Series: Crash Course Series

Series by cover

1–8 of 15 ( next | show all )

Works (15)

Ancient Egypt (Crash Course Series) by Piotr O. Scholz
Ancient Rome by Christoph Höcker
Architecture, Crash Course (Crash Course Series) by Christoph Hocker
Buddhism: An Illustrated Historical Overview (Crash Course Series) by Frank Rainer Scheck
Design: An Illustrated Historical Overview (Crash Course Series) by Thomas Hauffe
DuMont Schnellkurs Kunstgeschichte, Malerei. by Volker Gebhardt
DuMont Schnellkurs Musik by Johannes Rademacher
Fashion: An Illustrated Historical Overview (Crash Course Series) by Gertrud Lehnert
Film (Crash Course Series) by Andrea Gronemeyer
Islam (Crash Course Series) by Walter M. Weiss
Judaism (Crash Course Series) by Monika Grubel
Musicals (Crash Course (Libraries Unlimited)) by Rudiger Bering
Opera (Crash Course Series) by Johannes Jansen
Photography (For the Us & Can) (Crash Course (Libraries Unlimited)) by Willfried Baatz
Theater (Crash Course Series) by Andrea Gronemeyer

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How do series work?

To create a series or add a work to it, go to a "work" page. The "Common Knowledge" section now includes a "Series" field. Enter the name of the series to add the book to it.

Works can belong to more than one series. In some cases, as with Chronicles of Narnia, disagreements about order necessitate the creation of more than one series.

Tip: If the series has an order, add a number or other descriptor in parenthesis after the series title (eg., "Chronicles of Prydain (book 1)"). By default, it sorts by the number, or alphabetically if there is no number. If you want to force a particular order, use the | character to divide the number and the descriptor. So, "(0|prequel)" sorts by 0 under the label "prequel."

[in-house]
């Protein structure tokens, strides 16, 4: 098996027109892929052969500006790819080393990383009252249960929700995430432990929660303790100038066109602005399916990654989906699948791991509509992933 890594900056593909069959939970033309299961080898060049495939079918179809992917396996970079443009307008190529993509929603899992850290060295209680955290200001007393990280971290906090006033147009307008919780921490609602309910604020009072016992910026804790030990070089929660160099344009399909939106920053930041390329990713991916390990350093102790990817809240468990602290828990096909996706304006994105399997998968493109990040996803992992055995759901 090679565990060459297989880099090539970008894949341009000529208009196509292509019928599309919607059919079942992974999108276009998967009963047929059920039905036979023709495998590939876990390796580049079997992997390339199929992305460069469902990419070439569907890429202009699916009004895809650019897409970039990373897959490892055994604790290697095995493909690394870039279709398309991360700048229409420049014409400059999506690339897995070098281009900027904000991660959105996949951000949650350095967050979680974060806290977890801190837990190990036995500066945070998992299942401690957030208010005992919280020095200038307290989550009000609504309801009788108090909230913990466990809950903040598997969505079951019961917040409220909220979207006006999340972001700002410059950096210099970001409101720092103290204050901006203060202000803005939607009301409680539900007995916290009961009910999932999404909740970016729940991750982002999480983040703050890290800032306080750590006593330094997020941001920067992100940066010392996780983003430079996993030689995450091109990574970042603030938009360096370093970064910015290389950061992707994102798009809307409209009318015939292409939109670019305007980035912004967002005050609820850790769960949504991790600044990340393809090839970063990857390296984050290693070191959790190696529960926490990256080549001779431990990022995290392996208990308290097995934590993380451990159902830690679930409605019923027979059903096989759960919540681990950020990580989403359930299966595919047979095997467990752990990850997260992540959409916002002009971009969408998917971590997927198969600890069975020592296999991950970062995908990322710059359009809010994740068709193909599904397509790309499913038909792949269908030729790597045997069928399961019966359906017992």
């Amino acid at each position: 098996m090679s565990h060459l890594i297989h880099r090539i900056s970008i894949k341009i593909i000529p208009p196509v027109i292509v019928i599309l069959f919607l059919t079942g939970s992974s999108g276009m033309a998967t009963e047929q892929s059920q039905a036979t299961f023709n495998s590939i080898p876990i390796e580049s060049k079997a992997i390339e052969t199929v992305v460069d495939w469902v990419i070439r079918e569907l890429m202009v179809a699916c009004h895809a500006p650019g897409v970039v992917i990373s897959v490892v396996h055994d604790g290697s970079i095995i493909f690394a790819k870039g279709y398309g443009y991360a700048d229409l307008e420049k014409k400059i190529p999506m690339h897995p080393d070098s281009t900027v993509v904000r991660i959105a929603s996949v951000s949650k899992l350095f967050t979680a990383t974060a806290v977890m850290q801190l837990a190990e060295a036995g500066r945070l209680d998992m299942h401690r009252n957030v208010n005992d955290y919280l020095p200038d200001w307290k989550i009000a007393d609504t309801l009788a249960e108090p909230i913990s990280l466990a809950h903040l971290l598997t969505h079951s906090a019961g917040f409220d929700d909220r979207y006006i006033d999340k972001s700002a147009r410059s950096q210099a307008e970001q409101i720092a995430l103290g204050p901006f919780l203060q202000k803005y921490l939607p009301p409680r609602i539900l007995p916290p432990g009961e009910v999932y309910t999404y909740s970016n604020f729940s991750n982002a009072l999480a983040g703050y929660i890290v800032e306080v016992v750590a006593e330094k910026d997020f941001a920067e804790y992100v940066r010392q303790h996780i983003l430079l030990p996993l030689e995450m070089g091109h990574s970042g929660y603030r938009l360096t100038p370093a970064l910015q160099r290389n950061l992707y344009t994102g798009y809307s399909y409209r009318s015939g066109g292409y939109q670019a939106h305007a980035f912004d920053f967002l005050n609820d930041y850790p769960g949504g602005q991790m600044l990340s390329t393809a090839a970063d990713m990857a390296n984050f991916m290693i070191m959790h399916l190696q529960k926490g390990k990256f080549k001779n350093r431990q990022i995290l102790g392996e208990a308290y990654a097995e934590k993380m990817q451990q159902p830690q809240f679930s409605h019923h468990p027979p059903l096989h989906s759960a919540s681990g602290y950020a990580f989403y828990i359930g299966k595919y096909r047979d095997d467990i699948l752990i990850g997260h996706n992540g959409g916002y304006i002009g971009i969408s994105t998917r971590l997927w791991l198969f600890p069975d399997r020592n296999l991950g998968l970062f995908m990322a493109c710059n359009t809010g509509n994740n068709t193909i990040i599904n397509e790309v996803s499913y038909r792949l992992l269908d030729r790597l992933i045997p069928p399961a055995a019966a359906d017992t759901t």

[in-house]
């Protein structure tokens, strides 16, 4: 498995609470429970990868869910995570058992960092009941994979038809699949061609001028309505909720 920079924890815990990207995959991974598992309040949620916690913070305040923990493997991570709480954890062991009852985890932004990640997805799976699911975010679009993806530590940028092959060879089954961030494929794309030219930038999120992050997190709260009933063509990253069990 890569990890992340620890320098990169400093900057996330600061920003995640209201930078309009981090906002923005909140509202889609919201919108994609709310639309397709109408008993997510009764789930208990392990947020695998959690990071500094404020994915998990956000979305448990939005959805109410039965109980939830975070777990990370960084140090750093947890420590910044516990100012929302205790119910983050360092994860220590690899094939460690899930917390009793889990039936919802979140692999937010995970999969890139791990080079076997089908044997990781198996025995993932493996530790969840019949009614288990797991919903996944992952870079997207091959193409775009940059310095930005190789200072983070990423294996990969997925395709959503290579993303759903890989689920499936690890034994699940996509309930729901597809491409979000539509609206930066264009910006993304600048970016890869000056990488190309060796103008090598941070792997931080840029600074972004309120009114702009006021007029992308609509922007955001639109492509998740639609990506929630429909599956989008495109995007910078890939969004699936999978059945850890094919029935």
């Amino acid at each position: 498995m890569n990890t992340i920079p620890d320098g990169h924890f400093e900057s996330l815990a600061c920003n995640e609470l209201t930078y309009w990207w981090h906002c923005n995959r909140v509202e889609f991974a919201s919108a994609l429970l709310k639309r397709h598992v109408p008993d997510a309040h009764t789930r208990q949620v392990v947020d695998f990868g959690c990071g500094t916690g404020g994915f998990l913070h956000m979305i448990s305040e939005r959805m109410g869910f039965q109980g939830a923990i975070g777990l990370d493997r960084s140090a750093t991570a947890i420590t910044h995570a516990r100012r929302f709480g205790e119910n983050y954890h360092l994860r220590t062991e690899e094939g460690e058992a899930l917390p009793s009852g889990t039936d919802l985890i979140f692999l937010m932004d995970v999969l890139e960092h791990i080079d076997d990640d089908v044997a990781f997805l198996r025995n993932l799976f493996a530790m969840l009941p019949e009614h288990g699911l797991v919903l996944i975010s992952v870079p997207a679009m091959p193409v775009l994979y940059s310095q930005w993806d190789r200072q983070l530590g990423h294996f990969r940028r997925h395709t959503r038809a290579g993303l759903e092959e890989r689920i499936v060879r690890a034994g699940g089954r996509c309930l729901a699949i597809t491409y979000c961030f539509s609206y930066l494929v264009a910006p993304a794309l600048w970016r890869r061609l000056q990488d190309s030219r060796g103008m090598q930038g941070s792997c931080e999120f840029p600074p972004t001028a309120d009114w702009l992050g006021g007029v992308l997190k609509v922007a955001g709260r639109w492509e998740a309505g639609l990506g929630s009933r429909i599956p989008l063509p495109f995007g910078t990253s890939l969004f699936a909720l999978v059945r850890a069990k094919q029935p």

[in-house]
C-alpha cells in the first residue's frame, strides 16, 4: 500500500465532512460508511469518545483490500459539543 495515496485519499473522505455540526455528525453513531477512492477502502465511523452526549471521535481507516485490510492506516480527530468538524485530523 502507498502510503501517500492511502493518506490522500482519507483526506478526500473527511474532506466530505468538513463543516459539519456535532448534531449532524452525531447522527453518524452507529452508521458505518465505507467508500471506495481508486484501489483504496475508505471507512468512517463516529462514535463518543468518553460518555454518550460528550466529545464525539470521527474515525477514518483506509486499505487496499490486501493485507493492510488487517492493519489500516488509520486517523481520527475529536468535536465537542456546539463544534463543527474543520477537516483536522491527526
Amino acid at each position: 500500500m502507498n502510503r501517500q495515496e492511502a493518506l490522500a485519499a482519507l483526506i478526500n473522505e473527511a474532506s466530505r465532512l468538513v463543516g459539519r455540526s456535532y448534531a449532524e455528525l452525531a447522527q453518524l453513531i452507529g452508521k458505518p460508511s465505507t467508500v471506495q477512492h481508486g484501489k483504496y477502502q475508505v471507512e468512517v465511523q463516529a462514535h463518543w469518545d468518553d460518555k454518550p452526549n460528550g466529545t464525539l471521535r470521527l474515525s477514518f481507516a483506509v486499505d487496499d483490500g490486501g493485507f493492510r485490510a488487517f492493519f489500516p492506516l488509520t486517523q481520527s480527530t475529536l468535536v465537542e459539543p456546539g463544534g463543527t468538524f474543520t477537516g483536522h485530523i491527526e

What isn't a series?

Series was designed to cover groups of books generally understood as such (see Wikipedia: Book series). Like many concepts in the book world, "series" is a somewhat fluid and contested notion. A good rule of thumb is that series have a conventional name and are intentional creations, on the part of the author or publisher. For now, avoid forcing the issue with mere "lists" of works possessing an arbitrary shared characteristic, such as relating to a particular place. Avoid series that cross authors, unless the authors were or became aware of the series identification (eg., avoid lumping Jane Austen with her continuators).

Also avoid publisher series, unless the publisher has a true monopoly over the "works" in question. So, the Dummies guides are a series of works. But the Loeb Classical Library is a series of editions, not of works.


staffordcastle (24), AndreasP (1), chrysotheme (1)
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